I just got back from the Omniture Summit. On the flight home, I read the Feb. 27-March 5 issue of The Economist, which featured a special report on "Big Data." The main focus was what to do with all the data we have access to.
In our business, there are a variety of organizations driving a flurry of data innovation right now. A notable handful range from Omniture (with strength in the site analytics, search and reporting integration); Kensho, Marin (next-generation bid tools taking increasing market share); Tableau (data visualization specialist); and Tagman (tag and reporting management). Even the main tracking platforms, DoubleClick and Atlas, are quickly trying to stay in the game by making major changes to their legacy platforms.
Can these new and/or enhanced platforms really usher in a new era of SEM and analytics?
I think so.
I see the enhancements in three key areas:
With the first, simply putting analytics front and center, with rich interfaces for dynamic analysis and visualized reporting, teams can focus much more on actionable insights. Historically, data files and pivot tables were a handicap, because it took so much time to get at the data and generate reporting that insights were broad. The Economist report referred to this as "dead data." These new platforms are allowing us to process more data than ever and with greater efficiency, due to Web-based visualized reporting interfaces for enhanced accessibility.
This leads to bucket two. While as an industry we have always touted the need to integrate SEO and PPC, SEO has largely lived in the analytics world. Our search tools were very focused on PPC, while the SEO insights we needed usually came from the Web analytics platforms and some specialty tools. With the aforementioned enhancements, we can now better deliver on SEO and PPC integration. This will lead to better cross-pollination, and greater success and visibility for search marketers.
The third area focuses on search management. Across the board, we are moving toward a reduced reliance on the Excel spreadsheet -- both bulksheets for trafficking and pivot tables for reporting. The more time specialists can spend making changes, analyzing performances, and setting rules within a Web-interface versus pulling down excel files at various intervals, the more current will be the data, which means more efficient teams and ultimately means better results.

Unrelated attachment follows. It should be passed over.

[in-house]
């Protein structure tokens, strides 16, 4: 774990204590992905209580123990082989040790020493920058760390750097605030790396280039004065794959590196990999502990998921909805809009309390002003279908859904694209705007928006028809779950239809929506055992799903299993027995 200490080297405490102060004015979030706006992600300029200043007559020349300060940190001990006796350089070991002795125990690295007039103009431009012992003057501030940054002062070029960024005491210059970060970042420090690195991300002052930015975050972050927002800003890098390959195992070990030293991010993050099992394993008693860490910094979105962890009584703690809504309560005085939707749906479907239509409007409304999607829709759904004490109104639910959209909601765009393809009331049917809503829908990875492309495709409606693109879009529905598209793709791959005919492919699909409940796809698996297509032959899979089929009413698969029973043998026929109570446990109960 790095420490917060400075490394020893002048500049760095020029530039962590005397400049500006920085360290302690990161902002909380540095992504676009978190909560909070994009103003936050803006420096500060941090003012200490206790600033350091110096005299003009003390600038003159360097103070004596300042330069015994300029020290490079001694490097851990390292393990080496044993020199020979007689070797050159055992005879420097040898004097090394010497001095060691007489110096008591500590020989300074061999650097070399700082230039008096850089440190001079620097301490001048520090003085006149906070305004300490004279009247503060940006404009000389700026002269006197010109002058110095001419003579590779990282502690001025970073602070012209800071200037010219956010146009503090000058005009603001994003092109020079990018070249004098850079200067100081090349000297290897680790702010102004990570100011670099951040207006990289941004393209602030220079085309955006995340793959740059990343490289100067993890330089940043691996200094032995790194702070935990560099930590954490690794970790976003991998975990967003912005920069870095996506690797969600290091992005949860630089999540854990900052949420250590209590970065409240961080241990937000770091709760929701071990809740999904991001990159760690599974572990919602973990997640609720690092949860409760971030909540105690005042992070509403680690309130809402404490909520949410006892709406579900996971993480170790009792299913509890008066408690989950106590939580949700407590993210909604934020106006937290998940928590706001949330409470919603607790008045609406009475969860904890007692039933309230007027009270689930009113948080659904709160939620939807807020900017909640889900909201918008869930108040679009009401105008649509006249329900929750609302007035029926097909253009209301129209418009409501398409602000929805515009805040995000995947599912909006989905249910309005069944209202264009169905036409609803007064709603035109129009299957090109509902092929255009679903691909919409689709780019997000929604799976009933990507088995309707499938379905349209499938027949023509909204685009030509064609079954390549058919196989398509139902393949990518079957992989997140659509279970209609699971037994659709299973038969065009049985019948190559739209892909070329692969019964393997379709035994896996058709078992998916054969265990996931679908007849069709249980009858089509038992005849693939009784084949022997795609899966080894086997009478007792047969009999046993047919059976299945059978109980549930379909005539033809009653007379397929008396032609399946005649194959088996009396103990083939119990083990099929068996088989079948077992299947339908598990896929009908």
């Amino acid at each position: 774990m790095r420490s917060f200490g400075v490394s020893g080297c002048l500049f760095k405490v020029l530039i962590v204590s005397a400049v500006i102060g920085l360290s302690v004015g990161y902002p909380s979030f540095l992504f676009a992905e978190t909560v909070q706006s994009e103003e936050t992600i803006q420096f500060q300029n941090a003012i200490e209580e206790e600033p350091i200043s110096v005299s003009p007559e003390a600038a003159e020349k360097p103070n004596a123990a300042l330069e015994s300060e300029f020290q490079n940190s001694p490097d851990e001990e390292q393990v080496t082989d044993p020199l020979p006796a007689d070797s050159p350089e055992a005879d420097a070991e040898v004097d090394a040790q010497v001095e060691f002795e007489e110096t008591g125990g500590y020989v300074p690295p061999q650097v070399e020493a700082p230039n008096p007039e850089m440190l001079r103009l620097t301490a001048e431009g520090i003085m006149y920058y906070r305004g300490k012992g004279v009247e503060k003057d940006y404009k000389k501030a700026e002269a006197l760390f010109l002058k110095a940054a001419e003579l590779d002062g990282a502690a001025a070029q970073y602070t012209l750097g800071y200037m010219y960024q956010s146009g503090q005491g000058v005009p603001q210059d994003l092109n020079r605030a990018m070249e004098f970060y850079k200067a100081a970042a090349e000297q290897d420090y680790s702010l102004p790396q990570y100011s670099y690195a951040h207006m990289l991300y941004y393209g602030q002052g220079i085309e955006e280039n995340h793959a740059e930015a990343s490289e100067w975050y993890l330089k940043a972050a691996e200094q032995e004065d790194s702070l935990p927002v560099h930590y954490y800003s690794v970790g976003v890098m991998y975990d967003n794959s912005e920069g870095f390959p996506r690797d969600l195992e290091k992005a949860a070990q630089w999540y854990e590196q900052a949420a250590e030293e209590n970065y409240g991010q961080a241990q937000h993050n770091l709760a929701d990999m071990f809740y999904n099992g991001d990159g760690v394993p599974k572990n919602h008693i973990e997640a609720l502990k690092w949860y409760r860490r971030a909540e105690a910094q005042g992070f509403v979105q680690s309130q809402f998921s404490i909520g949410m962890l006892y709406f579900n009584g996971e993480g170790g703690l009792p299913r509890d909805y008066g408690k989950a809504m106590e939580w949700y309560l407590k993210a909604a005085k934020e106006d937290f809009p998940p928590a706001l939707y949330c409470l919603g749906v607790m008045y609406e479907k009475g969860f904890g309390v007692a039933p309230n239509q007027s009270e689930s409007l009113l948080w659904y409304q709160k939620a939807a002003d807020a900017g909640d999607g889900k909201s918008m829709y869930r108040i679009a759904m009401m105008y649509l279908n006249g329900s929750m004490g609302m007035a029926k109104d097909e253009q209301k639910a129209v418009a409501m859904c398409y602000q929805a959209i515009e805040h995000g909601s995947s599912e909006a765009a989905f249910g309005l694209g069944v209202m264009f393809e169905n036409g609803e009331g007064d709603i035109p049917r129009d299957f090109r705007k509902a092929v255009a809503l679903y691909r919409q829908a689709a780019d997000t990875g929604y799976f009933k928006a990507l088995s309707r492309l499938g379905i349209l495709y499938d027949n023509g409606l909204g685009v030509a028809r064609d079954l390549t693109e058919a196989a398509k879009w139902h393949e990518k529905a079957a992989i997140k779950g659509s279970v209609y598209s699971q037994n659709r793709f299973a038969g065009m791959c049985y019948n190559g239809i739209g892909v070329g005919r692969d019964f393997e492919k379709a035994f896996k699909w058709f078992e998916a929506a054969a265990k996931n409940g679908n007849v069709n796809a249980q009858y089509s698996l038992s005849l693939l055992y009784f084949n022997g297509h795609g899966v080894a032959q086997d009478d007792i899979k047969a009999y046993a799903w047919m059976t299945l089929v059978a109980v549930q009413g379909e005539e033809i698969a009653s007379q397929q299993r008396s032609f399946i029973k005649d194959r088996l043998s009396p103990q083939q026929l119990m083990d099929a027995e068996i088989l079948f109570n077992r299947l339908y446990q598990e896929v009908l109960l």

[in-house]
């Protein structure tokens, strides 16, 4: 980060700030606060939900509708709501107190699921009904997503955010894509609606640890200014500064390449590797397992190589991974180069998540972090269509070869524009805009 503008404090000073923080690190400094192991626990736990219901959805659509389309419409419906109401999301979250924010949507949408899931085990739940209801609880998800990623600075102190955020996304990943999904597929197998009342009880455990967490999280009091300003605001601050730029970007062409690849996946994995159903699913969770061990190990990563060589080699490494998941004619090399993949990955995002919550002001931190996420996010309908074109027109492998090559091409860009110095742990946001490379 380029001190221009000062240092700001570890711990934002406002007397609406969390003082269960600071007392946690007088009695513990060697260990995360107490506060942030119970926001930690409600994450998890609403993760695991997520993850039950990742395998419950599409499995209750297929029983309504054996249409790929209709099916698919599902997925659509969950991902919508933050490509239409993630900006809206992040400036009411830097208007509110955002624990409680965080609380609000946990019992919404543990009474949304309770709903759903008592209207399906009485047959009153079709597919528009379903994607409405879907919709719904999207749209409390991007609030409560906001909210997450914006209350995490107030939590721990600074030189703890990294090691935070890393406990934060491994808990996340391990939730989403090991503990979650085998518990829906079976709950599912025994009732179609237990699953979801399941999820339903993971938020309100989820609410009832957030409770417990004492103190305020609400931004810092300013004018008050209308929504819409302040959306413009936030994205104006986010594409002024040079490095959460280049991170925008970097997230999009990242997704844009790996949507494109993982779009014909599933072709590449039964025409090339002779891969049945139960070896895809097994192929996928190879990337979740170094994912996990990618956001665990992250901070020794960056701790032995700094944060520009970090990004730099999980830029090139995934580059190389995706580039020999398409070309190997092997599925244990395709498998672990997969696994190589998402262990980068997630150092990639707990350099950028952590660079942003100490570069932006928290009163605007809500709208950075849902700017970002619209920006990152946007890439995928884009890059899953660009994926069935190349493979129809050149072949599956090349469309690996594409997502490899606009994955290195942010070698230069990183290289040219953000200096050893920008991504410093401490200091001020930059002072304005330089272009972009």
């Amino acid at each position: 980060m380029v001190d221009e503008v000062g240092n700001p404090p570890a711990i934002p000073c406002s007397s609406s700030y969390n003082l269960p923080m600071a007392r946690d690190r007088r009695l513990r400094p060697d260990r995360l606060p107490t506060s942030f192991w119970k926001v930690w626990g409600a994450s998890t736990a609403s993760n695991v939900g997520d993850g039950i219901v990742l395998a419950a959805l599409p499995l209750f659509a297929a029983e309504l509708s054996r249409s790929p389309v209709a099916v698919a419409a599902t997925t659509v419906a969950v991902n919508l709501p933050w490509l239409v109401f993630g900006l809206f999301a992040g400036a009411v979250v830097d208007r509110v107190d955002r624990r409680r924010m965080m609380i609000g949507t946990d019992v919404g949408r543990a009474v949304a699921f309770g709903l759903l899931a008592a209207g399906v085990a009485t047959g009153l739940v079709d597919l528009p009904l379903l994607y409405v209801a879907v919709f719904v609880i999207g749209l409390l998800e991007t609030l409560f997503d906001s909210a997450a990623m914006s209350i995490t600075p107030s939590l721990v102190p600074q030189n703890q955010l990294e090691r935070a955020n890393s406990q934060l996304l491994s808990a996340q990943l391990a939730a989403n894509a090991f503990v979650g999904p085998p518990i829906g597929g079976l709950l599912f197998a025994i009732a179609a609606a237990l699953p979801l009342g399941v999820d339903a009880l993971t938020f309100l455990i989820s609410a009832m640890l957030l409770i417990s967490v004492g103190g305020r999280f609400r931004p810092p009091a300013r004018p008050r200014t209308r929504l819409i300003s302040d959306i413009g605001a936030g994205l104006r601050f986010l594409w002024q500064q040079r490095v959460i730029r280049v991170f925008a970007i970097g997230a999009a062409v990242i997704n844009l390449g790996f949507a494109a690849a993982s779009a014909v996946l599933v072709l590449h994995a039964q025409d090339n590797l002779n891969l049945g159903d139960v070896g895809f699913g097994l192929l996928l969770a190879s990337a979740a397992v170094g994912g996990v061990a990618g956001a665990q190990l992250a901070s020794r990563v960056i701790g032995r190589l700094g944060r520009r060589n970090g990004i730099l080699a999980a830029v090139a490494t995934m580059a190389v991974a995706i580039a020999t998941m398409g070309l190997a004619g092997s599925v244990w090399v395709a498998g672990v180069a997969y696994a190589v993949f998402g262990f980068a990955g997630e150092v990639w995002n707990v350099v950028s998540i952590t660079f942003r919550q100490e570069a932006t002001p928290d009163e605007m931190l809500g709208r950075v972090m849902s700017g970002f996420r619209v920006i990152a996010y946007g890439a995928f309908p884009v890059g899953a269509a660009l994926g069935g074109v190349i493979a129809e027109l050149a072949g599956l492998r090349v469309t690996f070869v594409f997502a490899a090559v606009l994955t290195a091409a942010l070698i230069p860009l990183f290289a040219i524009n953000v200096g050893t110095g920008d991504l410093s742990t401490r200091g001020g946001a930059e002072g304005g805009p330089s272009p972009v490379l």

These platforms are trying to solve a major industry challenge. Due to the lack of automation and richer technology, we get bogged down in just managing data. These tools are empowering search and analytics specialists by using technology and automation to improve efficiency and performance.
There are risks, though. If I were managing an agency review, these are key items I'd want to see ingrained in my agency's culture:
One, we can't forget that automation and technology is still useless without expertise and experience. Technology and automation may be the best way to manage and report on the data, but it then needs to be set up and managed properly. The more powerful reporting gets, the more confusing and inefficient things can get -- and quickly.
It's become clear to me that there is a lot of industry confusion and fear around search and data management, attribution, tool selection/combinations, etc. The more we can track and quantify, the more help is required to decipher what's appropriate for our organizations. Tool selections and combinations, as well as attribution models, will change over time according to business requirements, which means experienced specialists will be needed more than ever.
Two, using automation and technology doesn't mean campaigns can go on auto-pilot. These platforms should help us move away from-set-and-forget-it approaches, not create more of them, as I have seen many do. These tools should automate campaign set-up, management, and analysis to enable fast and granular optimizations. I'm not saying you can't set rules from day parting to match type, I'm just saying, don't set them and walk away, as these rules will need to be continually adjusted. This marriage of automation and human experience yields the best way to scale, extract insights, and adjust to market forces.
My main point, albeit somewhat self-serving, is that specialists are still required to leverage these powerful platforms to their fullest, from strategy through execution.
Regardless of which platform you select (I won't get into that here), make sure you have strong specialists driving them. I'd also encourage readers -- whether they are agency, brand, or publisher -- to make sure their search teams talk regularly to their analytics counterparts. The combination is really powerful. This is your ticket to getting the most out of your search campaigns, improving the performance of your site, and leveraging advanced insights in order to begin to truly understand what attribution can do for you.
I also encourage everyone to go read The Economist's special report called "Data, data, everywhere." In closing, I loved that one of the pieces ended with a quote from "The Rock" by T.S. Eliot:
"Where is the wisdom we have lost in knowledge?
Where is the knowledge we have lost in information?"